Police generals to take on gangsters

2342245 INLSA Major-general Jeremy Vearey.

Zara Nicholson

Metro Writer

 

POLICE generals will be taking on the gang generals in a new, concerted campaign to curb the power of gangsterism, Western Cape police say.

Operation Combat will kick off with a team of high-ranking policemen and the expertise to fight the gang war which will see “generals taking on generals”.

The big names behind the gangs will be pursued.

Major-general Jeremy Vearey who is in charge of special operations for gangs said yesterday that this was the first time that generals had been assigned to fight the gang problem.

“This will involve focused crime intelligence and specialised gang investigation expertise. This is generals taking on generals who have the experience on street level to combat and take them down,” Vearey said.

He said previously police’s operations were very broad and reactive.

“This time we concentrate on a name, we will concentrate on that person 24 hours a day, it’s relentless and consistent,” he said.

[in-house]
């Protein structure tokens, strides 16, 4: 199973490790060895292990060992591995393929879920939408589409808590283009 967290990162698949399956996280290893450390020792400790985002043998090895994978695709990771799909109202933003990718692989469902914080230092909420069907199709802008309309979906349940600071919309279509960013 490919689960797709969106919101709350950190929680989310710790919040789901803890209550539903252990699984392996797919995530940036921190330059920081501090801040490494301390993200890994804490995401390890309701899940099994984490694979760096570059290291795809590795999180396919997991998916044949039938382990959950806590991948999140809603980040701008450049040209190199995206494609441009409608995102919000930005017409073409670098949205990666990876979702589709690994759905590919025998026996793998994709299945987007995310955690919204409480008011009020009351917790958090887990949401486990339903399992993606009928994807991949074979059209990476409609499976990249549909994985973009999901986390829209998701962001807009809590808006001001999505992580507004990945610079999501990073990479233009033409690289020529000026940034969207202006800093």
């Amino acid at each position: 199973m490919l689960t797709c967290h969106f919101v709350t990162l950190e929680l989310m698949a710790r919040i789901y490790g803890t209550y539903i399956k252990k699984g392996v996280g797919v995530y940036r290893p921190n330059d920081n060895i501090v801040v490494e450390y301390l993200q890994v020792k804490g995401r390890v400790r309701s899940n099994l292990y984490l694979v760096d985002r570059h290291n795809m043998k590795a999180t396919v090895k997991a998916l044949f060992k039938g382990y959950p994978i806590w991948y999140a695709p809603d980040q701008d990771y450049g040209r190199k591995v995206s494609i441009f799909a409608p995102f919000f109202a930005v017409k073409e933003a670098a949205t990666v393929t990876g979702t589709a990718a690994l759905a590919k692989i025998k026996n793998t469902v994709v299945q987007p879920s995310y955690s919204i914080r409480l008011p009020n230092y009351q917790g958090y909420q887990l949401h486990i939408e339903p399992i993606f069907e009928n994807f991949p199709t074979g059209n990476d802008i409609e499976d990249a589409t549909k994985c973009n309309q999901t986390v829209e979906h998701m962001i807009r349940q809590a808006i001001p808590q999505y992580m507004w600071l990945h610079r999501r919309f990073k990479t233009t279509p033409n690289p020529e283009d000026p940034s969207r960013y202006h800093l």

One of the most notorious gangs in the city and prisons, the 28s have been operating for 200 years with police achieving little success while more gangs built their stature over the years and gang wars mostly claiming innocent lives.

Last year alone several children were killed in a gang war in Hanover Park. In a 10-week period, 11 people were killed.

Vearey said a recently formed Operation Combat would tackle high flyers and corrupt policemen.

Apart from patrolling areas where gangs were active, the operation team would tackle complex cases with investigators from all stations and focus on preventing police corruption.

“With corruption it does not stop with the prosecution of officials. We will target corrupt police the same way we target the gangs,” Vearey said.

In July last year Vearey and a police team disrupted a public meeting between members of gangs who had been involved in gang wars and were meant to apologise to the Hanover Park community and publicly call a truce.

Asked why he did not support peace agreements, Vearey said: “The Organised Crime Act prohibits the existence of gangs. Our experience with these meetings and why they fail is that they do not sustain the peace.“

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